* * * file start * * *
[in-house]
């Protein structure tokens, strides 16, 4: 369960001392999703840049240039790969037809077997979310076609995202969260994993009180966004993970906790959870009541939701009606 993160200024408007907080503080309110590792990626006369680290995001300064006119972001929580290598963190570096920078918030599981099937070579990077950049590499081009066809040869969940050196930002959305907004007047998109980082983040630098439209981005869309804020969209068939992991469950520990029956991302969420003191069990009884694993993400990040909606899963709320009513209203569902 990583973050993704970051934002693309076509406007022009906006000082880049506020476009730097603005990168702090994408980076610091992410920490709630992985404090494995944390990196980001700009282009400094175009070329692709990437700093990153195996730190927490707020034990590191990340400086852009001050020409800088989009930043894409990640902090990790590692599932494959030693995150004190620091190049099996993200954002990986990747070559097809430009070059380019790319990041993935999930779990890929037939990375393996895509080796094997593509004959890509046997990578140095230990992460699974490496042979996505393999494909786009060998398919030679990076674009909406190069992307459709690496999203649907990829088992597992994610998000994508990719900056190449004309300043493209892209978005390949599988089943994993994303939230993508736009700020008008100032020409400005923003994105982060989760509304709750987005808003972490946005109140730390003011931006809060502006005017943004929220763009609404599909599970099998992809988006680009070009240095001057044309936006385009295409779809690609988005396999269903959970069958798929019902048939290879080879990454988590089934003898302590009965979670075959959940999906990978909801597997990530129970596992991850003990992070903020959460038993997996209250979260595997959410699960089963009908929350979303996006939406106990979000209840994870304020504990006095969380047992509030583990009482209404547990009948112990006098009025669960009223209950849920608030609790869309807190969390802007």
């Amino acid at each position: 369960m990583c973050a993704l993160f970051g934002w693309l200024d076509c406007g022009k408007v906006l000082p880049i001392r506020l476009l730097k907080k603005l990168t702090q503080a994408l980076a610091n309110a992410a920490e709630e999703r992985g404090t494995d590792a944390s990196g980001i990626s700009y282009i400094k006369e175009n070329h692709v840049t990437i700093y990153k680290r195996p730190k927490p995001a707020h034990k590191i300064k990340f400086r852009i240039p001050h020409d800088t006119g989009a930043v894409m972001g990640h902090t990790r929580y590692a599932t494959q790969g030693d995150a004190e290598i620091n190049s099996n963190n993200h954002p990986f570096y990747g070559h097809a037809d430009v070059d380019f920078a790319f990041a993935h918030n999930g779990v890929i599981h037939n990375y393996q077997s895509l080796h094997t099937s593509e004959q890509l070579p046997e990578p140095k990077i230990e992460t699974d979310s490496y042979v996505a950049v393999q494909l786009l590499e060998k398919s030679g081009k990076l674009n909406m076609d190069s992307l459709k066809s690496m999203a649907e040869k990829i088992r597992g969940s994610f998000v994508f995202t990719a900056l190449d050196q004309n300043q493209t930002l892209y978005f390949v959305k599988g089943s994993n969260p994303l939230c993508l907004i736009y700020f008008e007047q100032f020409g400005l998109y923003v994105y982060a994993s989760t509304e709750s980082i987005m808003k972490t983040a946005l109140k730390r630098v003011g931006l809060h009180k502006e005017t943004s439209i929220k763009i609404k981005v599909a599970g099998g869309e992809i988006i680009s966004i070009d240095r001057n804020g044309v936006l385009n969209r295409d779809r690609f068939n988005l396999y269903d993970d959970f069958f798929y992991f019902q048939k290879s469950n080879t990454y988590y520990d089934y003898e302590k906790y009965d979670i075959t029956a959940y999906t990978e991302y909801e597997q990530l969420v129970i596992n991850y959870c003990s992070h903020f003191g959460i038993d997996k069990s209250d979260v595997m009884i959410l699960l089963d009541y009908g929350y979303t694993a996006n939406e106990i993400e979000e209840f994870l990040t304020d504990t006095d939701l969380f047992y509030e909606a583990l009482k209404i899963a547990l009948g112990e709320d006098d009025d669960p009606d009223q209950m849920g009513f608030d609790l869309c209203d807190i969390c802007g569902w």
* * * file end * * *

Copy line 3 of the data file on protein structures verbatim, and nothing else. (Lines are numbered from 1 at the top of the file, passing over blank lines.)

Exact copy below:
């Amino acid at each position: 369960m990583c973050a993704l993160f970051g934002w693309l200024d076509c406007g022009k408007v906006l000082p880049i001392r506020l476009l730097k907080k603005l990168t702090q503080a994408l980076a610091n309110a992410a920490e709630e999703r992985g404090t494995d590792a944390s990196g980001i990626s700009y282009i400094k006369e175009n070329h692709v840049t990437i700093y990153k680290r195996p730190k927490p995001a707020h034990k590191i300064k990340f400086r852009i240039p001050h020409d800088t006119g989009a930043v894409m972001g990640h902090t990790r929580y590692a599932t494959q790969g030693d995150a004190e290598i620091n190049s099996n963190n993200h954002p990986f570096y990747g070559h097809a037809d430009v070059d380019f920078a790319f990041a993935h918030n999930g779990v890929i599981h037939n990375y393996q077997s895509l080796h094997t099937s593509e004959q890509l070579p046997e990578p140095k990077i230990e992460t699974d979310s490496y042979v996505a950049v393999q494909l786009l590499e060998k398919s030679g081009k990076l674009n909406m076609d190069s992307l459709k066809s690496m999203a649907e040869k990829i088992r597992g969940s994610f998000v994508f995202t990719a900056l190449d050196q004309n300043q493209t930002l892209y978005f390949v959305k599988g089943s994993n969260p994303l939230c993508l907004i736009y700020f008008e007047q100032f020409g400005l998109y923003v994105y982060a994993s989760t509304e709750s980082i987005m808003k972490t983040a946005l109140k730390r630098v003011g931006l809060h009180k502006e005017t943004s439209i929220k763009i609404k981005v599909a599970g099998g869309e992809i988006i680009s966004i070009d240095r001057n804020g044309v936006l385009n969209r295409d779809r690609f068939n988005l396999y269903d993970d959970f069958f798929y992991f019902q048939k290879s469950n080879t990454y988590y520990d089934y003898e302590k906790y009965d979670i075959t029956a959940y999906t990978e991302y909801e597997q990530l969420v129970i596992n991850y959870c003990s992070h903020f003191g959460i038993d997996k069990s209250d979260v595997m009884i959410l699960l089963d009541y009908g929350y979303t694993a996006n939406e106990i993400e979000e209840f994870l990040t304020d504990t006095d939701l969380f047992y509030e909606a583990l009482k209404i899963a547990l009948g112990e709320d006098d009025d669960p009606d009223q209950m849920g009513f608030d609790l869309c209203d807190i969390c802007g569902w």